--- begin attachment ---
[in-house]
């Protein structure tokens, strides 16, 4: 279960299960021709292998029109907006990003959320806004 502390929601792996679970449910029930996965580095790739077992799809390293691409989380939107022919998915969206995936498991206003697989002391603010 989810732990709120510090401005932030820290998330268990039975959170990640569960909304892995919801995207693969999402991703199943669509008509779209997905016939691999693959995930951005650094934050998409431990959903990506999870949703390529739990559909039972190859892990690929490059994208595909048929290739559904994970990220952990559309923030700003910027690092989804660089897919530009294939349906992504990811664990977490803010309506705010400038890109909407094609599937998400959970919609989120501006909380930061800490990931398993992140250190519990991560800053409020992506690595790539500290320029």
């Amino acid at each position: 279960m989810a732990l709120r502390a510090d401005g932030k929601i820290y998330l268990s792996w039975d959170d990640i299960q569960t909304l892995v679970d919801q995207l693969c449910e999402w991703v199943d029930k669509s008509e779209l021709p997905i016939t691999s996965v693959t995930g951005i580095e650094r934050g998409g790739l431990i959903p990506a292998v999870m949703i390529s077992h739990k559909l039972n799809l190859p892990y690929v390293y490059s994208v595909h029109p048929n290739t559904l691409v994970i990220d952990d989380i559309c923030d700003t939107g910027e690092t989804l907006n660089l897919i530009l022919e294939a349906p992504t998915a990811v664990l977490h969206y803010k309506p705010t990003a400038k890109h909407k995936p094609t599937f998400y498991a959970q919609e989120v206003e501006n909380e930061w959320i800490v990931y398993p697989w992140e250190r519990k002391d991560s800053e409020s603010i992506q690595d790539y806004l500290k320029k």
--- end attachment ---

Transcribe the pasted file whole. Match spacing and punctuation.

[in-house]
């Protein structure tokens, strides 16, 4: 279960299960021709292998029109907006990003959320806004 502390929601792996679970449910029930996965580095790739077992799809390293691409989380939107022919998915969206995936498991206003697989002391603010 989810732990709120510090401005932030820290998330268990039975959170990640569960909304892995919801995207693969999402991703199943669509008509779209997905016939691999693959995930951005650094934050998409431990959903990506999870949703390529739990559909039972190859892990690929490059994208595909048929290739559904994970990220952990559309923030700003910027690092989804660089897919530009294939349906992504990811664990977490803010309506705010400038890109909407094609599937998400959970919609989120501006909380930061800490990931398993992140250190519990991560800053409020992506690595790539500290320029």
């Amino acid at each position: 279960m989810a732990l709120r502390a510090d401005g932030k929601i820290y998330l268990s792996w039975d959170d990640i299960q569960t909304l892995v679970d919801q995207l693969c449910e999402w991703v199943d029930k669509s008509e779209l021709p997905i016939t691999s996965v693959t995930g951005i580095e650094r934050g998409g790739l431990i959903p990506a292998v999870m949703i390529s077992h739990k559909l039972n799809l190859p892990y690929v390293y490059s994208v595909h029109p048929n290739t559904l691409v994970i990220d952990d989380i559309c923030d700003t939107g910027e690092t989804l907006n660089l897919i530009l022919e294939a349906p992504t998915a990811v664990l977490h969206y803010k309506p705010t990003a400038k890109h909407k995936p094609t599937f998400y498991a959970q919609e989120v206003e501006n909380e930061w959320i800490v990931y398993p697989w992140e250190r519990k002391d991560s800053e409020s603010i992506q690595d790539y806004l500290k320029k």